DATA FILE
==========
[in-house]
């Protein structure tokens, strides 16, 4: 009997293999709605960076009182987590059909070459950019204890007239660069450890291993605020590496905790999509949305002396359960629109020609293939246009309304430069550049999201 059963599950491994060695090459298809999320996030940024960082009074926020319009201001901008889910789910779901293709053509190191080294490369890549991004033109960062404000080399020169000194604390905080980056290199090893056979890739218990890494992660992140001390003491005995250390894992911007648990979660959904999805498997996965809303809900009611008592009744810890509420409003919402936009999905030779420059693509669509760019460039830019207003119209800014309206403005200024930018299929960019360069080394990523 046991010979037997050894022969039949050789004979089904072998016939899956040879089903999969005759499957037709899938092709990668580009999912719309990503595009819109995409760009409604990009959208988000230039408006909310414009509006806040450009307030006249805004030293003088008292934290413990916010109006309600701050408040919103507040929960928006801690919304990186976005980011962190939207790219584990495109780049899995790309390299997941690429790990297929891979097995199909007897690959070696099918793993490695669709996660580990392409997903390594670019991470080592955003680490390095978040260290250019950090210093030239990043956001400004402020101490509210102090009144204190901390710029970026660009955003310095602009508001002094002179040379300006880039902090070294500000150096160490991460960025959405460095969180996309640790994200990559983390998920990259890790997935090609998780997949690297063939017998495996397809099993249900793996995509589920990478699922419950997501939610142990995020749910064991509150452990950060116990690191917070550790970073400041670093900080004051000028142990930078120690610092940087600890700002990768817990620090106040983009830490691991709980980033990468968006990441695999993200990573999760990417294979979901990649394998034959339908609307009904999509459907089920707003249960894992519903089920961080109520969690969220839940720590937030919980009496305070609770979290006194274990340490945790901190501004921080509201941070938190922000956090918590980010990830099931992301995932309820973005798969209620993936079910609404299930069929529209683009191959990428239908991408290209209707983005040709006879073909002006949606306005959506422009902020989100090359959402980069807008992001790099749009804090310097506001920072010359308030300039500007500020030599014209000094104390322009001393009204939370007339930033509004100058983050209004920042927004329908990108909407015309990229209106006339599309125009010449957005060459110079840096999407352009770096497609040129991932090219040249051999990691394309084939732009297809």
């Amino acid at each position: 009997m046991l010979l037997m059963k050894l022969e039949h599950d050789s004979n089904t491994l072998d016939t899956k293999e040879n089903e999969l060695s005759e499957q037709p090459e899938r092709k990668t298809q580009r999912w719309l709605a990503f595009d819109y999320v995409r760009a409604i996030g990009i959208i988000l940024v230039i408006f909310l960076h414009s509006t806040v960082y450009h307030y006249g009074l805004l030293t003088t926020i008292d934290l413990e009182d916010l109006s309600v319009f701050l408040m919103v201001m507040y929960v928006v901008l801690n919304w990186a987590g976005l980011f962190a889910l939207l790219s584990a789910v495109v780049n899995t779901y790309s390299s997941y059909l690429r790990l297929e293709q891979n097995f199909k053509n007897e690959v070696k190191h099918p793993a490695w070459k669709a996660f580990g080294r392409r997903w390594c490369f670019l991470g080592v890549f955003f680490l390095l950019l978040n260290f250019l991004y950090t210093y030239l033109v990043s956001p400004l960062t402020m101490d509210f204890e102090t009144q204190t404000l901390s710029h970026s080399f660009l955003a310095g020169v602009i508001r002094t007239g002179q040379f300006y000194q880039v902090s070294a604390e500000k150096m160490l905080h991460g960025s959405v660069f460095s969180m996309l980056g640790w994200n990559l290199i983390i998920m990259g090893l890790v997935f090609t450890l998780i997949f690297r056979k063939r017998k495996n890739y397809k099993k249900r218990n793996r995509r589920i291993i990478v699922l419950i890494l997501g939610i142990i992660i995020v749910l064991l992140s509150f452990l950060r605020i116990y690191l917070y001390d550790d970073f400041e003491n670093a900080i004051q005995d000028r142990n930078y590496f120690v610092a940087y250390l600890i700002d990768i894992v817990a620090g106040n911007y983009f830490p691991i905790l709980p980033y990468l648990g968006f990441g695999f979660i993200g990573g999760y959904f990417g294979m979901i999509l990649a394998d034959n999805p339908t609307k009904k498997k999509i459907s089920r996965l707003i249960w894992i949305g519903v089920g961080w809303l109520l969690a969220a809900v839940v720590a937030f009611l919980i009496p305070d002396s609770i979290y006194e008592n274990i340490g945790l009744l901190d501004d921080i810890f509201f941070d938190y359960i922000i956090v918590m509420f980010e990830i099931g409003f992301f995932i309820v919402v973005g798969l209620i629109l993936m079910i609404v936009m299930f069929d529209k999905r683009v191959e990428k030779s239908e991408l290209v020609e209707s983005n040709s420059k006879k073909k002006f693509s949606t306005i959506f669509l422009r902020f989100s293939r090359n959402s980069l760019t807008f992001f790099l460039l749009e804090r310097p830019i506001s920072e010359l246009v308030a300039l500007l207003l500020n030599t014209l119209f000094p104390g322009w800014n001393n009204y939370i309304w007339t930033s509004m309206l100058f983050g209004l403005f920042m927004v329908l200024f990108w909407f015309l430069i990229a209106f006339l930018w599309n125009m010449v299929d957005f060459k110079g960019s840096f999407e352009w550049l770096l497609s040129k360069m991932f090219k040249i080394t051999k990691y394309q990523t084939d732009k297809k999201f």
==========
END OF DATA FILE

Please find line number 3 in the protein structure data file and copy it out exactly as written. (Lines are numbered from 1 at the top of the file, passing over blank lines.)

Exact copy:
């Amino acid at each position: 009997m046991l010979l037997m059963k050894l022969e039949h599950d050789s004979n089904t491994l072998d016939t899956k293999e040879n089903e999969l060695s005759e499957q037709p090459e899938r092709k990668t298809q580009r999912w719309l709605a990503f595009d819109y999320v995409r760009a409604i996030g990009i959208i988000l940024v230039i408006f909310l960076h414009s509006t806040v960082y450009h307030y006249g009074l805004l030293t003088t926020i008292d934290l413990e009182d916010l109006s309600v319009f701050l408040m919103v201001m507040y929960v928006v901008l801690n919304w990186a987590g976005l980011f962190a889910l939207l790219s584990a789910v495109v780049n899995t779901y790309s390299s997941y059909l690429r790990l297929e293709q891979n097995f199909k053509n007897e690959v070696k190191h099918p793993a490695w070459k669709a996660f580990g080294r392409r997903w390594c490369f670019l991470g080592v890549f955003f680490l390095l950019l978040n260290f250019l991004y950090t210093y030239l033109v990043s956001p400004l960062t402020m101490d509210f204890e102090t009144q204190t404000l901390s710029h970026s080399f660009l955003a310095g020169v602009i508001r002094t007239g002179q040379f300006y000194q880039v902090s070294a604390e500000k150096m160490l905080h991460g960025s959405v660069f460095s969180m996309l980056g640790w994200n990559l290199i983390i998920m990259g090893l890790v997935f090609t450890l998780i997949f690297r056979k063939r017998k495996n890739y397809k099993k249900r218990n793996r995509r589920i291993i990478v699922l419950i890494l997501g939610i142990i992660i995020v749910l064991l992140s509150f452990l950060r605020i116990y690191l917070y001390d550790d970073f400041e003491n670093a900080i004051q005995d000028r142990n930078y590496f120690v610092a940087y250390l600890i700002d990768i894992v817990a620090g106040n911007y983009f830490p691991i905790l709980p980033y990468l648990g968006f990441g695999f979660i993200g990573g999760y959904f990417g294979m979901i999509l990649a394998d034959n999805p339908t609307k009904k498997k999509i459907s089920r996965l707003i249960w894992i949305g519903v089920g961080w809303l109520l969690a969220a809900v839940v720590a937030f009611l919980i009496p305070d002396s609770i979290y006194e008592n274990i340490g945790l009744l901190d501004d921080i810890f509201f941070d938190y359960i922000i956090v918590m509420f980010e990830i099931g409003f992301f995932i309820v919402v973005g798969l209620i629109l993936m079910i609404v936009m299930f069929d529209k999905r683009v191959e990428k030779s239908e991408l290209v020609e209707s983005n040709s420059k006879k073909k002006f693509s949606t306005i959506f669509l422009r902020f989100s293939r090359n959402s980069l760019t807008f992001f790099l460039l749009e804090r310097p830019i506001s920072e010359l246009v308030a300039l500007l207003l500020n030599t014209l119209f000094p104390g322009w800014n001393n009204y939370i309304w007339t930033s509004m309206l100058f983050g209004l403005f920042m927004v329908l200024f990108w909407f015309l430069i990229a209106f006339l930018w599309n125009m010449v299929d957005f060459k110079g960019s840096f999407e352009w550049l770096l497609s040129k360069m991932f090219k040249i080394t051999k990691y394309q990523t084939d732009k297809k999201f």